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Minister tasks research institutes to commercialise findings

By Gordi Udeajah, Umuahia    |   16 April 2017   |   3:40 am

The Minister of Agriculture and Rural Development, Audu Ogbeh

The Minister of Agriculture, Audu Ogbeh has urged agricultural research institutes to intensify their researches and commercialise their findings to realise the Federal Government’s economic blueprint.

Ogbeh who stated this while declaring open the National Root Crops Research Institute (NRCRI) Umudike, Abia State, 2017 annual research review, said the institutes need to play key roles in the country, stressing that the role of NRCRI remains critical.

Represented by Dr. Rasak Oyeleye, he said the Federal Government is very much committed to ensuring food security in the country. “Farmers face difficulties in obtaining knowledge and services that could improve their cultivation practices, increase their production outputs, reduce drudgery, reduce post-harvest losses and provide them with access to reliable market and policy information.”


The acting Executive Secretary of the Agricultural Research Council of Nigeria (ARCN), Prof Aah Voh, said in achieving food security and poverty reduction, there is need to increase the productivity of crops, livestock and fisheries, using improved technologies, which he said, is what the agricultural system is primarily mandated to do.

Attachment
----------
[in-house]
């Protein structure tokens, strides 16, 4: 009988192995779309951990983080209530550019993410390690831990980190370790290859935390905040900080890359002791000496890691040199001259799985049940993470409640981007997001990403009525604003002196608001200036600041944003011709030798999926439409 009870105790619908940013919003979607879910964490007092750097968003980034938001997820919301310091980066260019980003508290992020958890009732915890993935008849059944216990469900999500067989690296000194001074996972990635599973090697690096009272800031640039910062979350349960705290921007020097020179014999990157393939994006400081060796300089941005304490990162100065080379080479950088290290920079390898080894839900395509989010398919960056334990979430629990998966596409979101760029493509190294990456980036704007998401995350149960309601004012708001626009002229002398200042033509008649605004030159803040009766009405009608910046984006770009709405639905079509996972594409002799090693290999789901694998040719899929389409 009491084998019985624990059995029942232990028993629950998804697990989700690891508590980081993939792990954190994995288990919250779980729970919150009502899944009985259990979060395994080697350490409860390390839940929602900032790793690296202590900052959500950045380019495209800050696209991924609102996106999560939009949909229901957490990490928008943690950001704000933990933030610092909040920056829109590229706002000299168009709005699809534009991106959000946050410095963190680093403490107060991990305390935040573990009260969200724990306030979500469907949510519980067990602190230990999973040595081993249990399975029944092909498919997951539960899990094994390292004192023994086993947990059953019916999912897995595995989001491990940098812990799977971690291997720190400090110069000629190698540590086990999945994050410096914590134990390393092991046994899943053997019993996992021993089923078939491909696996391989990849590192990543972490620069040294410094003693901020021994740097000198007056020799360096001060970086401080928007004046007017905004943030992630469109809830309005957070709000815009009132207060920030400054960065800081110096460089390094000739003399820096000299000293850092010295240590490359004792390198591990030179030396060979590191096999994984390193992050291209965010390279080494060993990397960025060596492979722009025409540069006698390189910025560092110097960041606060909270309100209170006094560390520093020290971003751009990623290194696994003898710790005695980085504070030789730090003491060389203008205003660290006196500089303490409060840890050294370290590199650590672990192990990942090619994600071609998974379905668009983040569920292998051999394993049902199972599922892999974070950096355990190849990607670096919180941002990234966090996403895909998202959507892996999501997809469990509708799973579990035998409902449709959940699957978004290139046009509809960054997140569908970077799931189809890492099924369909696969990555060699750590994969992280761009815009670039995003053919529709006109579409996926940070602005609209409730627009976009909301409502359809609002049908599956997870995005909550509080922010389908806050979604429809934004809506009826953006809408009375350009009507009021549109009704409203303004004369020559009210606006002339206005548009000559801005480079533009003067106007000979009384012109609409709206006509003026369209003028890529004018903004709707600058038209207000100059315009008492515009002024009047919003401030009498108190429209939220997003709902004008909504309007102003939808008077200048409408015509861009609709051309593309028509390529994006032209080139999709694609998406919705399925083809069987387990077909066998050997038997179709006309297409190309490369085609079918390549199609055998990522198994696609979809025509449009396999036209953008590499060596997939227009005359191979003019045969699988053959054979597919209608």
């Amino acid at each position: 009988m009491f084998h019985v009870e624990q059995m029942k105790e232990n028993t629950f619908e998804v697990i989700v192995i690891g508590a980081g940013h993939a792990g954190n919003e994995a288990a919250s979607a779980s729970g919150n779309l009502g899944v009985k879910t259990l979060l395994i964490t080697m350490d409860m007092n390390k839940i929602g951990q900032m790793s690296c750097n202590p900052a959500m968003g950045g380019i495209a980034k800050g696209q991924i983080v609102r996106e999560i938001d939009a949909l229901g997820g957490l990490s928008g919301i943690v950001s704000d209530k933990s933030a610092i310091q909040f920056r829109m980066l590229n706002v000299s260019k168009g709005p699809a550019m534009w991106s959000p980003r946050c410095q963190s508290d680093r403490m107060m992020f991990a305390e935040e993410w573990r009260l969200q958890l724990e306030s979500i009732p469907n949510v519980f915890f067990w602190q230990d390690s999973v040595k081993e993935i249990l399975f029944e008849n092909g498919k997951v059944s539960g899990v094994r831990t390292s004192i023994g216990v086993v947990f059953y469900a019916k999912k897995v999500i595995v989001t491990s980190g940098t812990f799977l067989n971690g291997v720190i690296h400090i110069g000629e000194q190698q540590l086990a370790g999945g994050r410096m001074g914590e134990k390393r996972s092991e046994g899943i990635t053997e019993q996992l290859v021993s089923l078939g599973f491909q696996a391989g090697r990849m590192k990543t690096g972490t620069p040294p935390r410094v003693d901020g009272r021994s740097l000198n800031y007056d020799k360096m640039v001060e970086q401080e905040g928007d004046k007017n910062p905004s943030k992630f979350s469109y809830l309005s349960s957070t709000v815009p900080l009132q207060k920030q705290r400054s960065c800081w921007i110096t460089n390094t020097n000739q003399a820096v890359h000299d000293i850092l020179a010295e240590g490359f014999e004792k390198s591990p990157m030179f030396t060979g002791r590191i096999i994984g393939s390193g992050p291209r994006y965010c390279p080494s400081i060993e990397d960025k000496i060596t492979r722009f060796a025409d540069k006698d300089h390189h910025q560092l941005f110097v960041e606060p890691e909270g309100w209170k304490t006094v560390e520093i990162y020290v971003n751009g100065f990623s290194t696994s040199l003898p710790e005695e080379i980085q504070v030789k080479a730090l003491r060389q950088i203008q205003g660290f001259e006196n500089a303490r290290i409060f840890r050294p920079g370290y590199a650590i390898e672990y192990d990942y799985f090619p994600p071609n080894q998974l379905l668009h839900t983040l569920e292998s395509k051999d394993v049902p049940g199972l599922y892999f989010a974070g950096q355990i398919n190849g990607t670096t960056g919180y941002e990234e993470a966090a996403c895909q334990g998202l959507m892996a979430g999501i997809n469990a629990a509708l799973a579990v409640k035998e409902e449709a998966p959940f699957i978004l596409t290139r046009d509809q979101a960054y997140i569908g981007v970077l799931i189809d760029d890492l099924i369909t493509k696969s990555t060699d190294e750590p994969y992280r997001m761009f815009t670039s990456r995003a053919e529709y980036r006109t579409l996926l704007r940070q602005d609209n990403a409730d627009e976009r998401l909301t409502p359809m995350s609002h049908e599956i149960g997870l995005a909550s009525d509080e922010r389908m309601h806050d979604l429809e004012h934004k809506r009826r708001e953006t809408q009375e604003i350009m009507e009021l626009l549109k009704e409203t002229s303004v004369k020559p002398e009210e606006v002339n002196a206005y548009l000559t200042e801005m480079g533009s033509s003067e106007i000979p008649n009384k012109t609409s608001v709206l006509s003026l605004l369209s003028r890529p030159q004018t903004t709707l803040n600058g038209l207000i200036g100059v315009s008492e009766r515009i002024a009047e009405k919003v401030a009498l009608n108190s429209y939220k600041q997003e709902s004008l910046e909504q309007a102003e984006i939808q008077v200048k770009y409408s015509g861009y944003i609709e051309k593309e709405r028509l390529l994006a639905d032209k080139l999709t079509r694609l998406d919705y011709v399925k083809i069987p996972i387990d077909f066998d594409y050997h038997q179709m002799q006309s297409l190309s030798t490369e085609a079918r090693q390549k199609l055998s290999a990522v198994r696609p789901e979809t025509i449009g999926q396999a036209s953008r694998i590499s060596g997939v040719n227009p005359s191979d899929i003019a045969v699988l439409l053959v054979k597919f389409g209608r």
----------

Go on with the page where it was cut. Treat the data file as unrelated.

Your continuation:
He said if this situation remains, especially within the context of food price shocks, global economic recession and increased climatic and disease challenges, poverty and malnutrition are likely to increase. He enjoined all the review workshop participants to come up with workable recommendations that will improve Nigeria’s agriculture in general and agricultural research in particular.

Presenting the NRCRI annual performance report, the Executive Director, Dr Julius Okonkwo said within the past four and a half years, active research work has been sustained and demand driven technologies developed despite the challenges of low funding and late release of funds.

He said three high Vitamin A Cassava varieties were developed and released to farmers, bringing the total released by NRCRI in collaboration with International Institute for Tropical Agriculture (IITA), Ibadan to six, even as four other White cassava varieties were additionally released.

He noted that two Hybrid yams were also developed and released to farmers in addition to four Yam land races that were registered for research and production.


In this article:
Aah VohAudu OgbehNRCRI


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